Regardless of the circumstance, the credit hour remains an important means of quantifying study and learning and a mechanism by which institutions accept completed courses in transfer or assess and recognize prior learning. Higher education today requires new approaches to the way credit hours are assigned and awarded. The traditional Carnegie formula based heavily on the amount of seat time associated with a purported learning
experience does not address current learning situations. How much students study inside or outside of formal classes, expectations associated with the course, student preparation, cogency of the learning experience, and
pedagogical methods all contribute to the significance of a learning experience. Therefore, the Commission does not expect every institution to follow the traditional Carnegie formula, but it does require institutions that base their credit hour assignments on other factors to have policies that explain and justify how they consistently reach sound decisions about how to recognize college learning.

Assessment of student learning is a process, and the process must have results foundational to the education of
students.
● The results should testify to achievement of stated goals for learning.
● The results should enable the organization to strengthen and improve the capacity for student learning.
● The results should have credibility with the faculty responsible for creating effective learning environments.
● The results should have such credibility that they shape budgeting and planning priorities.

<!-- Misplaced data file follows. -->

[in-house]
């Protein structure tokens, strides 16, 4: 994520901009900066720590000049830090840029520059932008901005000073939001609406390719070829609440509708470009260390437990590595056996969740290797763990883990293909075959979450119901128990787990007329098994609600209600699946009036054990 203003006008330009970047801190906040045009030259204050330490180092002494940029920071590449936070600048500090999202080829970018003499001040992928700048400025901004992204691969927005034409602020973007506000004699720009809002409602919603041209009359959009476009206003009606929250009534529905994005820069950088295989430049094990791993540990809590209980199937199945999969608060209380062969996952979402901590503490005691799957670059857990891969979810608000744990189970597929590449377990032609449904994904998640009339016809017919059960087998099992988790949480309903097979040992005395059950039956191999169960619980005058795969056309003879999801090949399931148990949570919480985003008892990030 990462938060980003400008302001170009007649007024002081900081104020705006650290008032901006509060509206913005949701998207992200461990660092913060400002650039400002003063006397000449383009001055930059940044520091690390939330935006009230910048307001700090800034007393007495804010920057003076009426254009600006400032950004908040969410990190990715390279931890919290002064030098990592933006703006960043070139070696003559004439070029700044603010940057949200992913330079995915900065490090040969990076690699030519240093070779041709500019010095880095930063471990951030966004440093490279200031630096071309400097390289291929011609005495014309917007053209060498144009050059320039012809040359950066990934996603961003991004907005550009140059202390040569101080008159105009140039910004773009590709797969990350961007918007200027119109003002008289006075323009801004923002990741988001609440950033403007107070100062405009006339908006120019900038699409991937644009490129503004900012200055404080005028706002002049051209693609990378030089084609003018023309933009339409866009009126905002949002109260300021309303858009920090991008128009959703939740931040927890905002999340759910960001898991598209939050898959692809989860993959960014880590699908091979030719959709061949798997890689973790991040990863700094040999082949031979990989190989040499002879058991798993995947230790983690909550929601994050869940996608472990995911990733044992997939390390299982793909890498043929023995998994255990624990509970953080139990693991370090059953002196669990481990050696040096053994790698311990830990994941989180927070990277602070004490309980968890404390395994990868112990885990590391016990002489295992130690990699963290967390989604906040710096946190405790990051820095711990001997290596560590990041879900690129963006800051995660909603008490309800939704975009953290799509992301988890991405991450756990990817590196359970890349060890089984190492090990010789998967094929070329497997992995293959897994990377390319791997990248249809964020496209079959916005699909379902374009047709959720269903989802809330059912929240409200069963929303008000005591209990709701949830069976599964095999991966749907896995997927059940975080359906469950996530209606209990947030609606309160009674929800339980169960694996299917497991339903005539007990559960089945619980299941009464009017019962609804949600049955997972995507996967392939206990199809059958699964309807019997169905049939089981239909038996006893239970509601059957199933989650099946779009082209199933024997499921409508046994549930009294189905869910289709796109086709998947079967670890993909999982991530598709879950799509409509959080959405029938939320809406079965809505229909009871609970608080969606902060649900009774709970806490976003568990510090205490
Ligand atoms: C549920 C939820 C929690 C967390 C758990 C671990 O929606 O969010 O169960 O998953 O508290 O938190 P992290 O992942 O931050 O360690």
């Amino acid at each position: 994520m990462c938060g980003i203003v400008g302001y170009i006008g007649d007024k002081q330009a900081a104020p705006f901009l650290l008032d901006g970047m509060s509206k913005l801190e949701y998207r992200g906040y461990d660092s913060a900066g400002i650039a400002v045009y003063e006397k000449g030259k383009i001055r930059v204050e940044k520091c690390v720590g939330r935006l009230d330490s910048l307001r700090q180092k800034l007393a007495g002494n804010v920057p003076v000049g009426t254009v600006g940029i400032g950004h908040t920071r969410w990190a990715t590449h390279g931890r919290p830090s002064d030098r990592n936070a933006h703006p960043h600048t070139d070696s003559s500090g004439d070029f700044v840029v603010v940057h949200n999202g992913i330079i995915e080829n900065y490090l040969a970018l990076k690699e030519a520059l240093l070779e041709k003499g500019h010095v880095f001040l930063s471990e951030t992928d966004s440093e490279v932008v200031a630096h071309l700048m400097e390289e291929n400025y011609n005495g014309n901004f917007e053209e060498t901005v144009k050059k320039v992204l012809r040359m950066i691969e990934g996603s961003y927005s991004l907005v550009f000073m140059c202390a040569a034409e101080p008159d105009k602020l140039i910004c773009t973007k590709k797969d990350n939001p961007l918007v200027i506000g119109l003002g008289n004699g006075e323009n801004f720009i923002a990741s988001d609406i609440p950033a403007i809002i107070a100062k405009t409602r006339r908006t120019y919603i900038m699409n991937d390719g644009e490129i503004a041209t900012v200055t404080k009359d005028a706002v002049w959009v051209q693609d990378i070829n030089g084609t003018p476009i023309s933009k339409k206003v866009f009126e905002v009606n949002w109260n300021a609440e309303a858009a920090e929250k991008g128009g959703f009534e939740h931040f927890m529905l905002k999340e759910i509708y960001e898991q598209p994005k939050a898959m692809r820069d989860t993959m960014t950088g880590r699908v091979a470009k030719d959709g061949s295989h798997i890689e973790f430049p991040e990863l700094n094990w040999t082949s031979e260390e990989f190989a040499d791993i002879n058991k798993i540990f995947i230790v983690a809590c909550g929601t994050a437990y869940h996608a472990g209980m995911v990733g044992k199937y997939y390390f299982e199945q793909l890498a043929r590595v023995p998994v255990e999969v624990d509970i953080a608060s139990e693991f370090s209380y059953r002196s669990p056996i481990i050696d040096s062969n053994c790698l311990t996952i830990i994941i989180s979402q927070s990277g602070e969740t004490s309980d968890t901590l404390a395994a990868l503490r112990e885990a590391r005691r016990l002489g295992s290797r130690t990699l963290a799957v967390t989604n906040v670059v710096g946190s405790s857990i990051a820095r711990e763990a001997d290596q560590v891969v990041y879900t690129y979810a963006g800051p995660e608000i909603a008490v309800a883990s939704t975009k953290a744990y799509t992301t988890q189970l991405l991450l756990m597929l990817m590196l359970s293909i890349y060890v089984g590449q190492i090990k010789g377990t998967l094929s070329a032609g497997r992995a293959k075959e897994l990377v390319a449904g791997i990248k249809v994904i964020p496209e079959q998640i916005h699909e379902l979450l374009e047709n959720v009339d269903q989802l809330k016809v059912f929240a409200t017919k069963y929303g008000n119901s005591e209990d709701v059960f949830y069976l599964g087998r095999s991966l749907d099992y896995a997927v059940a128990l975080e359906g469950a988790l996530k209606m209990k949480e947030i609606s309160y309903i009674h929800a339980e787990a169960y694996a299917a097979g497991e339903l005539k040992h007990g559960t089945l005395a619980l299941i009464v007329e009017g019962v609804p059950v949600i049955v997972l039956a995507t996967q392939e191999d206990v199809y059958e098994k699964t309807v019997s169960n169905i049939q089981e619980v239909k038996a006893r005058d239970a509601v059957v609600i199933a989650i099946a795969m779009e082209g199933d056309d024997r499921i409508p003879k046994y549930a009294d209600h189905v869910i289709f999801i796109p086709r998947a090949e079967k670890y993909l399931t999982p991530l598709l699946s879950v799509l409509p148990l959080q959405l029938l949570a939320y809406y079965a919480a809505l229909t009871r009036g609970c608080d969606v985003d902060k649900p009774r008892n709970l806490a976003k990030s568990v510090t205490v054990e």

While the Core Component identifies the outcomes of strong assessment, the proposed evidence includes tested
best practices in assessment as a means to achieve those outcomes.

Examples of Evidence

● The organization clearly differentiates its learning goals for undergraduate, graduate, and post-baccalaureate
programs by identifying the expected learning outcomes for each.
● Assessment of student learning provides evidence at multiple levels: course, program, and institutional.
● Assessment of student learning includes multiple direct and indirect measures of student learning.
● Results obtained through assessment of student learning are available to appropriate constituencies,
including students themselves.
● The organization integrates into its processes for assessment of student learning and uses the data
reported for purposes of external accountability (e.g., graduation rates, passage rates on licensing
exams; placement rates; transfer rates).